The United Kingdom is committed to strengthening its engagement with the Commonwealth. My right hon. Friend the Prime Minister led a strong delegation to the Commonwealth summit in Valletta in November, where my noble Friend the Minister for Trade and Investment, Lord Maude, and I promoted trade opportunities.
I am grateful for that answer. Given that three quarters of UK-Commonwealth trade is with India, Australia, Canada, Singapore, South Africa and Malaysia, how does my right hon. Friend propose that the UK can broaden its trading links with the other 46 Commonwealth nations?
My hon. Friend makes a good point. This question affords me the opportunity to pay tribute to the noble Baroness Scotland and to congratulate her on her appointment as the next secretary-general of the Commonwealth. We hope that she will refocus it. I am sure that Members from all parts of the House will want to work closely with her in the coming months and years.
At Valletta, we had the biggest ever Commonwealth business forum, which was organised by my noble Friend Lord Marland and the Commonwealth Enterprise and Investment Council. Lord Marland, the Minister for Trade and Investment and I are working very closely together on having more regular meetings of Commonwealth Trade Ministers, so as to expand Commonwealth trade both bilaterally between the UK and other Commonwealth members and within the Commonwealth.
The Africa all-party group, which I chair, recently met governmental and non-governmental representatives from African Commonwealth countries who expressed real concern that the European economic partnership agreements, which were negotiated in haste, under pressure, and often with many negotiators on one side and few on the other, will do real damage to Africa’s emerging service and manufacturing industries. What is the Minister doing to redress the balance of power?
The EU has trade deals involving 17 Commonwealth countries, and it is currently negotiating further agreements with Canada, Singapore and regional blocs in Africa. Africa is an area of huge potential for the Commonwealth—in fact, one of our recent successes is the east Africa oil and gas high value opportunity, which will support UK businesses in gaining access to local markets. One should look at the opportunities presented by potential investment in Africa, rather than the negatives.
Thank you, Mr Speaker. We are a key member of the Commonwealth, and we know that trade between two Commonwealth countries is on the whole 19% cheaper than trade outside the Commonwealth. We should concentrate on growing trade in the Commonwealth, and I am sure that like me my hon. Friend believes in the good Conservative philosophy that a rising tide lifts all ships. [Hon. Members: “What?”]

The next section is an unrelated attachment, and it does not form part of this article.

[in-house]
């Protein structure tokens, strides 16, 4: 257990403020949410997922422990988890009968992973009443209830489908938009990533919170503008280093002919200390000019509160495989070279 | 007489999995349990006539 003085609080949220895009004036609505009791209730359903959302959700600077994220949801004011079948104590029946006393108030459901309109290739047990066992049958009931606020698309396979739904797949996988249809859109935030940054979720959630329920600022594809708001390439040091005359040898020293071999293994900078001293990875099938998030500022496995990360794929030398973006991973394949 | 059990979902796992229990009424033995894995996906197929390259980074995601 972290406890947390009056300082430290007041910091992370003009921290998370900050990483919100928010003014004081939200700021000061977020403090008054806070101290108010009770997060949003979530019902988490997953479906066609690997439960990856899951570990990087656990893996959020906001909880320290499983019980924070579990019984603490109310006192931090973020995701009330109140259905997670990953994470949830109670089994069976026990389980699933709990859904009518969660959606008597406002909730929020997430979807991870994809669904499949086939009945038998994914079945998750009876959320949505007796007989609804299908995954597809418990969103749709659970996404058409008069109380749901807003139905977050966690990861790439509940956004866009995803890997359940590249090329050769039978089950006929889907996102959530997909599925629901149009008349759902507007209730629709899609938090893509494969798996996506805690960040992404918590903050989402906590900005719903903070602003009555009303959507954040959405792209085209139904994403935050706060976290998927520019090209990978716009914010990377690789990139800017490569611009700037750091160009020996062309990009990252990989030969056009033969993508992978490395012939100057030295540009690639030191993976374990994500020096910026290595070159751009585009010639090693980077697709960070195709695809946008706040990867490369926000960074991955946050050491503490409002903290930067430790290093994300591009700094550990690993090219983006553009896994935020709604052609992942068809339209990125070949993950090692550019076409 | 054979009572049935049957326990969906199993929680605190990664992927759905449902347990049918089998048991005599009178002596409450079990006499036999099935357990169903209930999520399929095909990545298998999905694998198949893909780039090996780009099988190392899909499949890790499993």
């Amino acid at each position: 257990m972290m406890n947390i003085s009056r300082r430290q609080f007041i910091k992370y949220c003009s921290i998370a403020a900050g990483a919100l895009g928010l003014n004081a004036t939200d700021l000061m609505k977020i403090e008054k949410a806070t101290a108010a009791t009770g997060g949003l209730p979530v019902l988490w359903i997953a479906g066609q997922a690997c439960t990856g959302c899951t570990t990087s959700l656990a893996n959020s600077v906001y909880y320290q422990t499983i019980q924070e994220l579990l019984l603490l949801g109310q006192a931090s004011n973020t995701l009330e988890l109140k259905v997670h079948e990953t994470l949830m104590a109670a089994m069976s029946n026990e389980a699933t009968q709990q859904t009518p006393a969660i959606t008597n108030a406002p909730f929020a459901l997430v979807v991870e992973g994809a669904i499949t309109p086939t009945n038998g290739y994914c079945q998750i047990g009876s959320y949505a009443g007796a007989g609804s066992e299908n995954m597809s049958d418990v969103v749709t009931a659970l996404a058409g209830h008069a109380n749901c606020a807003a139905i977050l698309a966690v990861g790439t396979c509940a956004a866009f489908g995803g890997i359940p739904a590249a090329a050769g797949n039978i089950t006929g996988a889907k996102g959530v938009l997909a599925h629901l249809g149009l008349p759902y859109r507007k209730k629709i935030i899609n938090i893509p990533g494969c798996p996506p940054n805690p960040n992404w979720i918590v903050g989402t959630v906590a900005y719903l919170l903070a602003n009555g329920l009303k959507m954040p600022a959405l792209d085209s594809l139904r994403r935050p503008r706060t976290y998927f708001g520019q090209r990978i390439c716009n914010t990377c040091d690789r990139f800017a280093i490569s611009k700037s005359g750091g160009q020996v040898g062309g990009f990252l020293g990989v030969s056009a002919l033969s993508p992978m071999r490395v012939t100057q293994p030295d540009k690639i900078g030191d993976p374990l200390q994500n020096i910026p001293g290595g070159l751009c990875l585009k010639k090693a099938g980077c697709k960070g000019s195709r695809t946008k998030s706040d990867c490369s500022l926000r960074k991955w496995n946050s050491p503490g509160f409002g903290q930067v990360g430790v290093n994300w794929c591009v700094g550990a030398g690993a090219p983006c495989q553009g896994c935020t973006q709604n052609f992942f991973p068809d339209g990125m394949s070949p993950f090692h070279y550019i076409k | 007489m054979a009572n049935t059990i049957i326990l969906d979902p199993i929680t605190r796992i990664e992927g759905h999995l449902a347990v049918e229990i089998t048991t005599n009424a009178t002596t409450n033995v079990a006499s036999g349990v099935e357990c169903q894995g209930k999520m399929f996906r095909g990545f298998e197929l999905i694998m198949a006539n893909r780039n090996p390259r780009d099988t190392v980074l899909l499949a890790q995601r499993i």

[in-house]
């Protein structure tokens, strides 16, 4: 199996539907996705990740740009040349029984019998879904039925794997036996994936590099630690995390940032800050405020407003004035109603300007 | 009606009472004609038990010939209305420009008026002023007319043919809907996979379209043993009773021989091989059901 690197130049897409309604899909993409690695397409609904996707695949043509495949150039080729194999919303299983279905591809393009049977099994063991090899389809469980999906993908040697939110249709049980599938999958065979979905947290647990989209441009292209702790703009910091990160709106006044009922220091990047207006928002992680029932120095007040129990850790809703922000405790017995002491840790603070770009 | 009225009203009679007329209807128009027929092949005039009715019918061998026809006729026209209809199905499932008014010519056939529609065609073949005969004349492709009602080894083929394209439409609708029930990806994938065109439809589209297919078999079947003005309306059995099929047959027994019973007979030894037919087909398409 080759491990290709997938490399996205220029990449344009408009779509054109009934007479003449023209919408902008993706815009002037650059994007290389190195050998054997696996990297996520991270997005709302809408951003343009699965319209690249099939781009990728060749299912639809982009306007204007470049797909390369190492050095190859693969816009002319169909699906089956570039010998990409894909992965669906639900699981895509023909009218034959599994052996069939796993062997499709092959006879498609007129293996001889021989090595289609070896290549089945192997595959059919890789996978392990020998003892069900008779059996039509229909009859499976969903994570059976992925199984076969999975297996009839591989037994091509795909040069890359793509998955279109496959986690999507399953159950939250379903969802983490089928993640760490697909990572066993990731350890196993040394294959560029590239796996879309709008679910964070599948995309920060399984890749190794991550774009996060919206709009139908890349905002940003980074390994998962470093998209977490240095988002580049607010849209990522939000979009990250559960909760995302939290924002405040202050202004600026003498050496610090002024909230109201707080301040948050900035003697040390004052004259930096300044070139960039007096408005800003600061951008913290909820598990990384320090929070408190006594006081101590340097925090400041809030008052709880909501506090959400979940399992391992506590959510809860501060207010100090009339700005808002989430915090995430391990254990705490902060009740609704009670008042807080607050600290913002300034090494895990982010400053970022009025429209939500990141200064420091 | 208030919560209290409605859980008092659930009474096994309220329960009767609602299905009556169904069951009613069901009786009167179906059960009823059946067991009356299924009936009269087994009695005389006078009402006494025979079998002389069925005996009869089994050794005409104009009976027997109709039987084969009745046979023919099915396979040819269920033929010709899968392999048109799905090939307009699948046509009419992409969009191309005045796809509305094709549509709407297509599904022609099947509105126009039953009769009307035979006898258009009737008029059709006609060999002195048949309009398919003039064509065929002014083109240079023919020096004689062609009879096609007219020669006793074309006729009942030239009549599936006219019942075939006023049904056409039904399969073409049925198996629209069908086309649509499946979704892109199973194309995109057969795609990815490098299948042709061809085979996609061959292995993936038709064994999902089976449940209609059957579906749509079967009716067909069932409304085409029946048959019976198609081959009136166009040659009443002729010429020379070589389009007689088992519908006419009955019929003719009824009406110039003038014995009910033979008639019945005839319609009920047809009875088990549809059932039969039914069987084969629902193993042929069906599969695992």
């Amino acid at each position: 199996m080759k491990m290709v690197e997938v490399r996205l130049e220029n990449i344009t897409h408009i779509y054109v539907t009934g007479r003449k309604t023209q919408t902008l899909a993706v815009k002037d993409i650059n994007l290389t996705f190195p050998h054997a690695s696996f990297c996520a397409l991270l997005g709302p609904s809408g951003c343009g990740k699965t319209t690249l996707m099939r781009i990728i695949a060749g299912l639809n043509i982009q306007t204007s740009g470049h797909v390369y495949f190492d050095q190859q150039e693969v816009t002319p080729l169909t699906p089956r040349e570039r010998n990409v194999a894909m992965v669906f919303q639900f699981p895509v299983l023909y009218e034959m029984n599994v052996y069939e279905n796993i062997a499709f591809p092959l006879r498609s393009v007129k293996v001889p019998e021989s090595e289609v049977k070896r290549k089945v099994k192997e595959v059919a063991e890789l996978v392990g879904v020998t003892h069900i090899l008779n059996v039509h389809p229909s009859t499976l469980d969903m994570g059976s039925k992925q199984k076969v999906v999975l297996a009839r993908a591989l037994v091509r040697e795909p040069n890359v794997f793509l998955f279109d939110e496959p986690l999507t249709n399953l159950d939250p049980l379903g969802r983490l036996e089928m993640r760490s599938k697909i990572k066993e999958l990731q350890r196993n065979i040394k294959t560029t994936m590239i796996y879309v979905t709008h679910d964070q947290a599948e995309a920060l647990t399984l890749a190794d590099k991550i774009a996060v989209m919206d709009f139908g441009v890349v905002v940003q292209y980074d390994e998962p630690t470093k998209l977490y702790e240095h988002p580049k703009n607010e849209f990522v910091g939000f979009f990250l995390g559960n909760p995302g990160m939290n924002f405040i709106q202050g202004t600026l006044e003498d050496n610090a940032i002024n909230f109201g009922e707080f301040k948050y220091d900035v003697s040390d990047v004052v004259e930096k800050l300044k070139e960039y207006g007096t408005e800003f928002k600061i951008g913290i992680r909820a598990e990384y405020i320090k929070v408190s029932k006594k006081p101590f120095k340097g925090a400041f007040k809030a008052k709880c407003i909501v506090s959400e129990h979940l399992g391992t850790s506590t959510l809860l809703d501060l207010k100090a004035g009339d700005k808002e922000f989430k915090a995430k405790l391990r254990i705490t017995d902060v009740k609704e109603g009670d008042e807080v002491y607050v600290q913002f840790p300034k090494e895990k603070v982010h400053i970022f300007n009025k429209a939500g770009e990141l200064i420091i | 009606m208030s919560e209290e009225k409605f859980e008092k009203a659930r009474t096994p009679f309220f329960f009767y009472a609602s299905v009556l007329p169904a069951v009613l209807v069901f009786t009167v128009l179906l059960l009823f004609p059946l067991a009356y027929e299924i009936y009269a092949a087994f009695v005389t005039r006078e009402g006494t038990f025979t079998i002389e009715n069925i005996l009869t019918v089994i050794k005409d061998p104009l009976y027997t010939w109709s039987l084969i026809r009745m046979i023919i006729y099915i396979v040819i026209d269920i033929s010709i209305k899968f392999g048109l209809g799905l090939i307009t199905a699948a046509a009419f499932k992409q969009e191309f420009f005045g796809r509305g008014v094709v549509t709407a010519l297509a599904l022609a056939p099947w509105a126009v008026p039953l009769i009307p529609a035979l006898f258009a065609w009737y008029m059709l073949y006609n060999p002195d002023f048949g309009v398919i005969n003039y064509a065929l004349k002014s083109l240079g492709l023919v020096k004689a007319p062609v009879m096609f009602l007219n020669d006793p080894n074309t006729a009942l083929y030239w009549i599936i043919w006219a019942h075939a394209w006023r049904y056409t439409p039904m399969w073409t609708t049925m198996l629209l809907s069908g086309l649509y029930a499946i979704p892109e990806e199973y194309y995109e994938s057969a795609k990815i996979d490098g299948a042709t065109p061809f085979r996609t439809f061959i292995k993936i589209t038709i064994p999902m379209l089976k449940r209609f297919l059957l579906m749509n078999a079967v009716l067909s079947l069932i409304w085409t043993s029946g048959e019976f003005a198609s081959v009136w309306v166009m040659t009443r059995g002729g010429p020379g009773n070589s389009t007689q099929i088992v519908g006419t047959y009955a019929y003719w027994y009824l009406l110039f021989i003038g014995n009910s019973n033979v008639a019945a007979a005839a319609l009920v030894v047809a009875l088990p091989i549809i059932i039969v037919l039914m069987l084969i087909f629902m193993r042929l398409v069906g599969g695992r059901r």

I am slightly thrown by the Minister’s last words, Mr Speaker.
At the Commonwealth Heads of Government meeting in November, the first ever women’s forum agreed 36 points of action. In any discussions that the Minister has with other Commonwealth heads, will he take on board those 36 points to ensure that women are not left behind?
Indeed, and the hon. Lady will know, as I do, that the Commonwealth charter focuses on such matters. We have an opportunity, and I am happy to meet her to discuss those issues in the run-up to the next Commonwealth Heads of Government meeting in the United Kingdom in spring 2018. We have the opportunity to shape the agenda.
The Minister will know that Commonwealth countries represent some of the most important future emerging markets for the United Kingdom. Would it not be better if we could sign our own free trade agreements directly with Commonwealth countries, and not depend on Brussels to do it on our behalf?
Trade between Commonwealth member Rwanda and the UK has grown steadily since the end of the genocide and the election of Paul Kagame as the country’s President in 2000, but there are worrying signs of intolerance, dissent, and repression of the media, and a recent referendum agreed to lift the two-term limit on holding presidential office. Does the Minister have any concerns about President Kagame’s increasing grip on power and associated reports of human rights abuses in Rwanda?
I welcome the hon. Gentleman to his position on the Front Bench. The Under-Secretary of State for Foreign and Commonwealth Affairs (James Duddridge), who has responsibility for Africa, visited Rwanda as recently as a month ago. I am sure he would be happy to meet the hon. Gentleman to discuss the findings of his trip.